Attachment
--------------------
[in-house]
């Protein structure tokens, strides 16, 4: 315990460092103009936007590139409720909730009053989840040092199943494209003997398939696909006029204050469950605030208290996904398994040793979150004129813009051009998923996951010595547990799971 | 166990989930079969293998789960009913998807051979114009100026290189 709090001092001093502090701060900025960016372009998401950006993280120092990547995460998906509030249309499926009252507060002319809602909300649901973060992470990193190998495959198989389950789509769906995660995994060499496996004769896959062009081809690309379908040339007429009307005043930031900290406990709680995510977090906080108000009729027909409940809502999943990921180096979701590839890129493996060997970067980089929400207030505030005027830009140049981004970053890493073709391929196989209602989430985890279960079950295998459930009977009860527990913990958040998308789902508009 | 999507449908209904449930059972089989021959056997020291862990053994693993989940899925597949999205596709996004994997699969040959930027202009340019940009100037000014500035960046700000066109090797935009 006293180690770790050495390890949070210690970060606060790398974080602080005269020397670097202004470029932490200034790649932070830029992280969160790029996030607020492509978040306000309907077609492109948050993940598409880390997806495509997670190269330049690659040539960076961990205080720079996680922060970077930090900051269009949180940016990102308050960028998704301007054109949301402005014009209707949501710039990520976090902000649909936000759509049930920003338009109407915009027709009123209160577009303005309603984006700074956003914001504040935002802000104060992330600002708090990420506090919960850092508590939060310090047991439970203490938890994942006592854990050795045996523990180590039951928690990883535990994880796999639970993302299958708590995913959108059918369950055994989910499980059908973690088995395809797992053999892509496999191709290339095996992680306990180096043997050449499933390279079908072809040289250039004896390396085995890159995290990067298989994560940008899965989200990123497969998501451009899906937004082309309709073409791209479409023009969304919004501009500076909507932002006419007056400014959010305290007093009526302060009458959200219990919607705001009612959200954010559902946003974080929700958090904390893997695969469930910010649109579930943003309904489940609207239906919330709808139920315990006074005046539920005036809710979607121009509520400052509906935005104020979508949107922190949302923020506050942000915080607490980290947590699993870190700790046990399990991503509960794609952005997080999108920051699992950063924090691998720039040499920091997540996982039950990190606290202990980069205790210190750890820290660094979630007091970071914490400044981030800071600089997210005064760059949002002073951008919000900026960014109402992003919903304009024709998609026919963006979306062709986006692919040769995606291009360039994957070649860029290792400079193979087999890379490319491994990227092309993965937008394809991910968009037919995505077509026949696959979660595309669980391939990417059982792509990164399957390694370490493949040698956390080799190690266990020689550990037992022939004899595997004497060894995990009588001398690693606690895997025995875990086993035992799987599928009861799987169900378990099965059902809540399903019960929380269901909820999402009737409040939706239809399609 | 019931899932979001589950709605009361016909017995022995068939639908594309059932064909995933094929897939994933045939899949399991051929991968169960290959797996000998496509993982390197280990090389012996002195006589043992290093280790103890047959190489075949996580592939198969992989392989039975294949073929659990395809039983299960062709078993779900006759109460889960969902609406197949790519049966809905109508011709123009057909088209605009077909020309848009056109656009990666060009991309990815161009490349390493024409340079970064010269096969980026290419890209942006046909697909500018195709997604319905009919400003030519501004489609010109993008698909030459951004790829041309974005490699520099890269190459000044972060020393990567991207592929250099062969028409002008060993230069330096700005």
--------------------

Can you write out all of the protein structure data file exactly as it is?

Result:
[in-house]
């Protein structure tokens, strides 16, 4: 315990460092103009936007590139409720909730009053989840040092199943494209003997398939696909006029204050469950605030208290996904398994040793979150004129813009051009998923996951010595547990799971 | 166990989930079969293998789960009913998807051979114009100026290189 709090001092001093502090701060900025960016372009998401950006993280120092990547995460998906509030249309499926009252507060002319809602909300649901973060992470990193190998495959198989389950789509769906995660995994060499496996004769896959062009081809690309379908040339007429009307005043930031900290406990709680995510977090906080108000009729027909409940809502999943990921180096979701590839890129493996060997970067980089929400207030505030005027830009140049981004970053890493073709391929196989209602989430985890279960079950295998459930009977009860527990913990958040998308789902508009 | 999507449908209904449930059972089989021959056997020291862990053994693993989940899925597949999205596709996004994997699969040959930027202009340019940009100037000014500035960046700000066109090797935009 006293180690770790050495390890949070210690970060606060790398974080602080005269020397670097202004470029932490200034790649932070830029992280969160790029996030607020492509978040306000309907077609492109948050993940598409880390997806495509997670190269330049690659040539960076961990205080720079996680922060970077930090900051269009949180940016990102308050960028998704301007054109949301402005014009209707949501710039990520976090902000649909936000759509049930920003338009109407915009027709009123209160577009303005309603984006700074956003914001504040935002802000104060992330600002708090990420506090919960850092508590939060310090047991439970203490938890994942006592854990050795045996523990180590039951928690990883535990994880796999639970993302299958708590995913959108059918369950055994989910499980059908973690088995395809797992053999892509496999191709290339095996992680306990180096043997050449499933390279079908072809040289250039004896390396085995890159995290990067298989994560940008899965989200990123497969998501451009899906937004082309309709073409791209479409023009969304919004501009500076909507932002006419007056400014959010305290007093009526302060009458959200219990919607705001009612959200954010559902946003974080929700958090904390893997695969469930910010649109579930943003309904489940609207239906919330709808139920315990006074005046539920005036809710979607121009509520400052509906935005104020979508949107922190949302923020506050942000915080607490980290947590699993870190700790046990399990991503509960794609952005997080999108920051699992950063924090691998720039040499920091997540996982039950990190606290202990980069205790210190750890820290660094979630007091970071914490400044981030800071600089997210005064760059949002002073951008919000900026960014109402992003919903304009024709998609026919963006979306062709986006692919040769995606291009360039994957070649860029290792400079193979087999890379490319491994990227092309993965937008394809991910968009037919995505077509026949696959979660595309669980391939990417059982792509990164399957390694370490493949040698956390080799190690266990020689550990037992022939004899595997004497060894995990009588001398690693606690895997025995875990086993035992799987599928009861799987169900378990099965059902809540399903019960929380269901909820999402009737409040939706239809399609 | 019931899932979001589950709605009361016909017995022995068939639908594309059932064909995933094929897939994933045939899949399991051929991968169960290959797996000998496509993982390197280990090389012996002195006589043992290093280790103890047959190489075949996580592939198969992989392989039975294949073929659990395809039983299960062709078993779900006759109460889960969902609406197949790519049966809905109508011709123009057909088209605009077909020309848009056109656009990666060009991309990815161009490349390493024409340079970064010269096969980026290419890209942006046909697909500018195709997604319905009919400003030519501004489609010109993008698909030459951004790829041309974005490699520099890269190459000044972060020393990567991207592929250099062969028409002008060993230069330096700005």